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A clear example is shown above, of the difference natural gas can make for the economy of a rural area. Notice the difference shown in business development, between the right side of the photo and the left side.
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WiFi
What Is It?


WiFi.  What is it?

Following are a few facts about WiFi:

History

Back in 1991 Wi-Fi was invented by NCR Corporation/AT&T (later on Lucent & Agere Systems) in Nieuwegein, the Netherlands. Initially meant for cashier systems the first wireless products were brought on the market under the name WaveLAN with speeds of 1Mbps/2Mbps. Vic Hayes who is the inventor of Wi-Fi has been named 'father of Wi-Fi' and was with his team involved in designing standards such as IEEE 802.11b, 802.11a and 802.11g. In 2003, Vic retired from Agere Systems. Agere Systems suffered from strong competition in the market even though their products were cutting edge, as many opted for cheaper Wi-Fi solutions. Agere's 802.11abg all-in-one chipset (code named: WARP) never hit the market, Agere Systems decided to quit the Wi-Fi market in late 2004.

Wi-Fi: How it works

The typical Wi-Fi setup contains one or more Access Points (APs) and one or more clients. An AP broadcasts its SSID (Service Set Identifier, Network name) via packets that are called beacons, which are broadcasted every 100ms. The beacons are transmitted at 1Mbps, and are relatively short and therefore are not of influence on performance. Since 1Mbps is the lowest rate of Wi-Fi it assures that the client who receives the beacon can communicate at at least 1Mbps. Based on the settings (i.e. the SSID), the client may decide whether to connect to an AP. Also the firmware running on the client Wi-Fi card is of influence. Say two AP's of the same SSID are in range of the client, the firmware may decide based on signal strength (Signal-to-noise ratio) to which of the two AP's it will connect. The Wi-Fi standard leaves connection criteria and roaming totally open to the client. This is a strength of Wi-Fi, but also means that one wireless adapter may perform substantially better than the other. Since Windows XP there is a feature called zero configuration which makes the user show any network available and let the end user connect to it on the fly. In the future wireless cards will be more and more controlled by the operating system. Microsoft's newest feature called SoftMAC will take over from on-board firmware. Having said this, roaming criteria will be totally controlled by the operating system. Wi-Fi transmits in the air, it has the same properties as a non-switched ethernet network. Even collisions can therefore appear like in non-switched ethernet LAN's.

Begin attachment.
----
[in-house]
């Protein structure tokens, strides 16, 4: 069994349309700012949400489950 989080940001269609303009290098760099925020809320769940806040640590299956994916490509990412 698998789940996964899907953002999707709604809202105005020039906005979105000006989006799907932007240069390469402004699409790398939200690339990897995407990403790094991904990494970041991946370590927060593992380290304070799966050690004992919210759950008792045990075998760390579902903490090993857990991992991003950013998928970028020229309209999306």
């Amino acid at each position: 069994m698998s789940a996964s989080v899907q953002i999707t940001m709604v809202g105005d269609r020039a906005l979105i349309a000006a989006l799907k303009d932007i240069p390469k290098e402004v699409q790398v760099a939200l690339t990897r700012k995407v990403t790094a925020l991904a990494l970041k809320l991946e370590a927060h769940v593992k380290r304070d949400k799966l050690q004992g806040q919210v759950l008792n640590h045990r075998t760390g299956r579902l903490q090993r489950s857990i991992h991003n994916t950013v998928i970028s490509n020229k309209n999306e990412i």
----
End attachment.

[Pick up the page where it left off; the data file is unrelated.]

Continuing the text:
Wi-Fi vs. cellular

Some argue that Wi-Fi and related consumer technologies hold the key to replacing cellular telephone networks such as GSM. Some obstacles to this happening in the near future are missing roaming and authentication features (see 802.1x, SIM cards and RADIUS), the narrowness of the available spectrum and the limited range of Wi-Fi. It is more likely that WiMax could compete with other cellular phone protocols such as GSM, UMTS or CDMA. However, Wi-Fi is ideal for VoIP applications like in a corporate LAN or SOHO environment. Early adopters were already available in the late '90s, though not until 2005 did the market explode. Companies such as Zyxell, UT Starcomm, Samsung, Hitachi and many more are offering VoIP Wi-Fi phones for reasonable prices.

In 2005 ADSL ISP providers started to offer VoIP services to their customers (eg. the dutch ISP XS4All). Since calling via VoIP is low-cost and more often being free, VoIP enabled ISPs have the potential to open up the VoIP market. GSM phones with integrated Wi-Fi & VoIP capabilities are being introduced into the market and have the potential to replace land line telephone services.

Currently it seems unlikely that Wi-Fi will directly compete against cellular. Wi-Fi-only phones have a very limited range, and so setting up a covering network would be too expensive. Therefore these kinds of phones may be best reserved for local use such as corporate networks. However, devices capable of multiple standards may well compete in the market.

Advantages of Wi-Fi

  • Unlike packet radio systems, Wi-Fi uses unlicensed radio spectrum and does not require
    regulatory approval for individual deployers.

  • Allows LANs to be deployed without cabling, potentially reducing the costs of network
    deployment and expansion. Spaces where cables cannot be run, such as outdoor areas
    and historical buildings, can host wireless LANs.

  • Wi-Fi products are widely available in the market. Different brands of access points and
    client network interfaces are interoperable at a basic level of service.

  • Competition amongst vendors has lowered prices considerably since their inception.

  • Wi-Fi networks support roaming, in which a mobile client station such as a laptop computer
    can move from one access point to another as the user moves around a building or area.

  • Many access points and network interfaces support various degrees of encryption to protect
    traffic from interception.

  • Wi-Fi is a global set of standards. Unlike cellular carriers, the same Wi-Fi client works
    in different countries around the world.

 

 

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Last modified: 03/14/2007
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